Dennis Wise

Dennis Wise

Senior Lecturer
Director, Undergraduate Studies
Dennis Wise

Modern Languages 445F1

Dennis Wilson Wise (PhD, Middle Tennessee State U) is a lecturer in the UA’s Writing Program. Overall, he studies the intersections between political theory and modern fantasy literature, SF, and horror. He’s written prolifically on authors such as J.R.R. Tolkien, Ursula K. le Guin, and Stephen R. Donaldson, and his work has appeared in several major journals: Tolkien Studies, The Journal of the Fantastic in the Arts, Extrapolation, Gothic Studies, Law & Literature, and more. He’s also published more than two dozen book reviews and encyclopedia entries.

Currently, Dr. Wise has two book projects in the works. His first is a monograph called Specters of Tolkien: History, Totality, and Thymos at the Beginning of Epic Fantasy, which addresses the various theoretical complaints against Tolkien’s work. (Basically, Marxist literary critics accuse Tolkien of being “ahistorical” and “uncritical,” but I argue their theoretical presuppositions don’t permit them to see Tolkien’s deep historicity.) Dr. Wise is also editing an anthology called Speculative Poetry and the Modern Alliterative Revival. This is under contract by Fairleigh Dickinson University Press.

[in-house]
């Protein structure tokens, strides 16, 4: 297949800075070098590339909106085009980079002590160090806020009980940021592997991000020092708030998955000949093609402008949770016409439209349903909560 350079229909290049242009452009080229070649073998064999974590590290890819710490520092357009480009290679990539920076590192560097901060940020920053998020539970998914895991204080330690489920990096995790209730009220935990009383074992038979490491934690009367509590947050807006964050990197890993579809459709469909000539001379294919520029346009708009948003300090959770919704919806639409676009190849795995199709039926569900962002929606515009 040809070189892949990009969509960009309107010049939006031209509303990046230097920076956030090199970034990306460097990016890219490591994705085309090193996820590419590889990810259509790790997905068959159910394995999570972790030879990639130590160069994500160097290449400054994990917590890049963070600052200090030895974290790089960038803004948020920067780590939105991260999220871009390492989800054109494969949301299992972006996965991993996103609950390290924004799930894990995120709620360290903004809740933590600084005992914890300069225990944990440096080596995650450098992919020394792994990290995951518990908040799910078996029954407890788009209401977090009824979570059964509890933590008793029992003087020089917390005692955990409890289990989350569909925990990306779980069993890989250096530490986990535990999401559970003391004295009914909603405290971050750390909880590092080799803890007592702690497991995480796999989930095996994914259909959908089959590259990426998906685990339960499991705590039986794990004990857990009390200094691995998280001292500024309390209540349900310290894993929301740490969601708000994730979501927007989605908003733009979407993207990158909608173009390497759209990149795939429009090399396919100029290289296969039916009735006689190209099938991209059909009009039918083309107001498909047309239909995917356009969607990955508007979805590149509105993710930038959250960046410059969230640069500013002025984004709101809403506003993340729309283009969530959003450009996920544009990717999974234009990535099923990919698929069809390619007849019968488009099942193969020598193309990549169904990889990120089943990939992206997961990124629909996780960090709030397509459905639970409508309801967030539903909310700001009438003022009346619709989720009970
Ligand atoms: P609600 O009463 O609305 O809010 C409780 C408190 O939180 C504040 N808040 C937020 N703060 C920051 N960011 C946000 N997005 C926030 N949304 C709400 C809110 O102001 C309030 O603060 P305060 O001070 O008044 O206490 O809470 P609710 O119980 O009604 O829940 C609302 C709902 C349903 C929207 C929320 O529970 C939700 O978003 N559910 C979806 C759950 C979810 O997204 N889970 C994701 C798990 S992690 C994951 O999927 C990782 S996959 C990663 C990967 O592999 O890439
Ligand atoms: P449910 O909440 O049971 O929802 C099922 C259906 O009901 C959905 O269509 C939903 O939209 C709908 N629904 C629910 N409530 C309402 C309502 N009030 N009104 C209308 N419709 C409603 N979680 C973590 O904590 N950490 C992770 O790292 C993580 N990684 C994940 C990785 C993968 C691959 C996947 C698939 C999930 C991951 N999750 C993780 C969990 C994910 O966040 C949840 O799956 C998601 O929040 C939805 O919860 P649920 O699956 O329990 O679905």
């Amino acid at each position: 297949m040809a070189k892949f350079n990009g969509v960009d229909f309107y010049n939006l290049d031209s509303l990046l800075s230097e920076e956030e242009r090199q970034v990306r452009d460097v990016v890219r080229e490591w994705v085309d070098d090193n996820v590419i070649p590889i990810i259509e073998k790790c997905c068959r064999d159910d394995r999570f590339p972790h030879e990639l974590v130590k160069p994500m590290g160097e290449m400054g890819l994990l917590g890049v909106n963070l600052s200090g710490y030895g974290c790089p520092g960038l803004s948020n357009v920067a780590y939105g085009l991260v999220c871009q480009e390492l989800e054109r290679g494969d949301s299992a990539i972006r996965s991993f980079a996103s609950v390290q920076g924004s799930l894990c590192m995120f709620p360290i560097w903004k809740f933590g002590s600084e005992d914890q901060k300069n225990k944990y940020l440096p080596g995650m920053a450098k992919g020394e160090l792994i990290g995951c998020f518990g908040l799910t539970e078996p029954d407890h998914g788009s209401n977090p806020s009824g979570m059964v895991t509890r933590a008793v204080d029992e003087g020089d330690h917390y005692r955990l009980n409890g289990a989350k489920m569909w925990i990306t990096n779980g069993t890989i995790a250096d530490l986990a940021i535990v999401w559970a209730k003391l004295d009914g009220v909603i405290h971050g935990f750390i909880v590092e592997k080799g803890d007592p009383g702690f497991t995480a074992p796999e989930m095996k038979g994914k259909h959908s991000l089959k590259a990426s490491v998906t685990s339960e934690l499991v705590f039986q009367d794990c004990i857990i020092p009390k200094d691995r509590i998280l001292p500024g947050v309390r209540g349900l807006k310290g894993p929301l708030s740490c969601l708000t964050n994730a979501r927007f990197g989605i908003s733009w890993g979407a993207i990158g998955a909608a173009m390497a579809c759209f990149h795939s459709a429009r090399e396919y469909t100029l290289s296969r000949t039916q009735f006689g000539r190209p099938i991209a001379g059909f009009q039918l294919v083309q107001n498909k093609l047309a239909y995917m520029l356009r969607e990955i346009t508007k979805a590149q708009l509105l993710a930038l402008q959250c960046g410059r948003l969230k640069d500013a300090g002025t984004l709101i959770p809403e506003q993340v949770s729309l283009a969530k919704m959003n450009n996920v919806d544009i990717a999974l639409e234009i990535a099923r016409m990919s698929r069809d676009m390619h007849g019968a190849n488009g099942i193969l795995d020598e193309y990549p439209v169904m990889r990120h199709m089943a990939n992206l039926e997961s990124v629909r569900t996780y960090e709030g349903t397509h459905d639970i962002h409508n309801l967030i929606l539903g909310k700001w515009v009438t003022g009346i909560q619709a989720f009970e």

In other areas of activity, Dr. Wise also serves as the reviews editor for Fafnir. In 2020, Fafnir became the first academic journal to win a World Fantasy Award. He also serves as the Awards Administrator for the Mythopoeic Society. Lastly, Dr. Wise was greatly honored to receive a Lecturer Teaching Award from the UA Writing Program for the 2020-2021 academic year.

Selected Publications

“Just like Henry James (Except with Cannibalism): The International Weird in H. P. Lovecraft’s ‘The Rats in the Walls.’” Gothic Studies, vol. 23, no. 1, 2021, pp. 96-110.

“On Ways of Studying Tolkien: Notes Toward a Better (Epic) Fantasy Criticism.” Journal of Tolkien Research, vol. 9, no. 1, 2020, pp. 1–25. Link here.

“The Image of Law in Donaldson’s ‘Reave the Just’: Agency, Blame, and Sexual Assault.” Law & Literature, vol. 33, no. 1, 2020, pp. 73–92.

“History and Precarity: Glen Cook and the Rise of Picaresque Epic Fantasy.” Journal of the Fantastic in the Arts, vol. 30, no. 3, 2019, pp. 331–51.

“J.R.R. Tolkien and the 1954 Nomination of E. M. Forster for the Nobel Prize in Literature.” Mythlore, vol. 36, no. 1, 2017, pp. 143–65. Link here.